In general, the PhysX library is not that great for really tiny, detailed rigidbody setups colliding with large, deforming meshes (like a chain on a neck, as in your case). A small chain composed of actual independently colliding links colliding with a large deforming mesh is somewhat of a worst-case scenario.

You can try a couple of things:

You can skip the kinematic setup entirely and just add the deforming mesh as a Mesh collider, and increase your PhysX substeps (not the overall sim timestep). In your scene that prevented the chain from breaking. See attached.

Another thing you can do to improve your original setup, is to simply subdivide your neck collider a lot more, so the size of the kinematic faces is a lot smaller. Smaller faces means less deformations, less deformations means better collisions. You can optimize this solution by deleting all faces on the collider mesh that won't be needed for collisions, ensuring that only those faces you anticipate will collide with the chain are present in the sim. Don't forget to enable Scale bind in the Object Bind operator too. I also found that setting the Object Bind velocity mode to verlet seemed to improve stability on the kinematic particles. See attached.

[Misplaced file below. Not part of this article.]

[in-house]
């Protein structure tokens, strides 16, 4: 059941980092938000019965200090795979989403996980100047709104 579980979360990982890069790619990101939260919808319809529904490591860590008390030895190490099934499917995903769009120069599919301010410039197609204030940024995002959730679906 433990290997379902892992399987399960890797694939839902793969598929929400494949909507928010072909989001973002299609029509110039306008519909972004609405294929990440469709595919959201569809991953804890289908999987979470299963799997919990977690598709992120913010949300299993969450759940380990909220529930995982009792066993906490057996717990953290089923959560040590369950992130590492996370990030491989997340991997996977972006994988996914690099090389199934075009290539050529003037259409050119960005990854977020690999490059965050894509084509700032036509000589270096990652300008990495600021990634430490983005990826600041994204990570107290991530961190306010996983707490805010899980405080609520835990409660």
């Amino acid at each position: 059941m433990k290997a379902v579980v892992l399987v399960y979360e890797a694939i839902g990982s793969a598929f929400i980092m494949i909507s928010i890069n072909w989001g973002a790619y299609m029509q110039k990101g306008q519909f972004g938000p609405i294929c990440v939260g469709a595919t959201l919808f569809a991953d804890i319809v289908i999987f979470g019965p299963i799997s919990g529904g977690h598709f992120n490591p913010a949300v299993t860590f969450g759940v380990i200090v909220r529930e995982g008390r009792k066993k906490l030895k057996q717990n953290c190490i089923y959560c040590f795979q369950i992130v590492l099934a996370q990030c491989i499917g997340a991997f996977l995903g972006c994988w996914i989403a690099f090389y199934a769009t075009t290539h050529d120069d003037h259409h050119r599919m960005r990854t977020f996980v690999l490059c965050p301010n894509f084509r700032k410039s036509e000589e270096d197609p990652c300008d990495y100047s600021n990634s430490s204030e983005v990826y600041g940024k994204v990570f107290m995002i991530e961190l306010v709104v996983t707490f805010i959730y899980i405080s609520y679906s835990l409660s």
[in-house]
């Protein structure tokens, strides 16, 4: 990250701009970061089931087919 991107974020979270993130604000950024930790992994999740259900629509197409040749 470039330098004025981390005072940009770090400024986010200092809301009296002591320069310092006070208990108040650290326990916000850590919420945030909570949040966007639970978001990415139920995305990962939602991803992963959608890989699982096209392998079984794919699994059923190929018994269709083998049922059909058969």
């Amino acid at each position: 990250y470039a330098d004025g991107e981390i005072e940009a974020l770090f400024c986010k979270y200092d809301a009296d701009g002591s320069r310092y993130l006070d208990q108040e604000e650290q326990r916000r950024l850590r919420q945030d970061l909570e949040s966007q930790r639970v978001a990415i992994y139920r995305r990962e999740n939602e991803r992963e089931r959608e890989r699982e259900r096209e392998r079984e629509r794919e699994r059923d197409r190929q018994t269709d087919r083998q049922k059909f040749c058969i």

Neither solution is particularly fast to simulate, but they both satisfy the criteria of chain not breaking while undergoing collider deformation.

Ok then there is no way to prevent this behaviour... None of these are solutions (mostly already tried) to prevent the collider to do those weird spikes when binded mesh surface starts to crease/fold a little too much. So you forced to arduously "clean" mesh frame by frame.
That is the only problem which breaks the chain the whole time...

Anyway, regarding the other question:
Also is there a way to prevent the collision shape to get too close to or through itself? A way to leave a gap or something like that which wont break the chain?
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#9
(01-25-2022, 12:32 AM)ZZpbt. Wrote: Anyway, regarding the other question:
Also is there a way to prevent the collision shape to get too close to or through itself? A way to leave a gap or something like that which wont break the chain?
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#10
You mean like, a way to prevent it from self-intersecting, even if the animation on it self-intersects?
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#11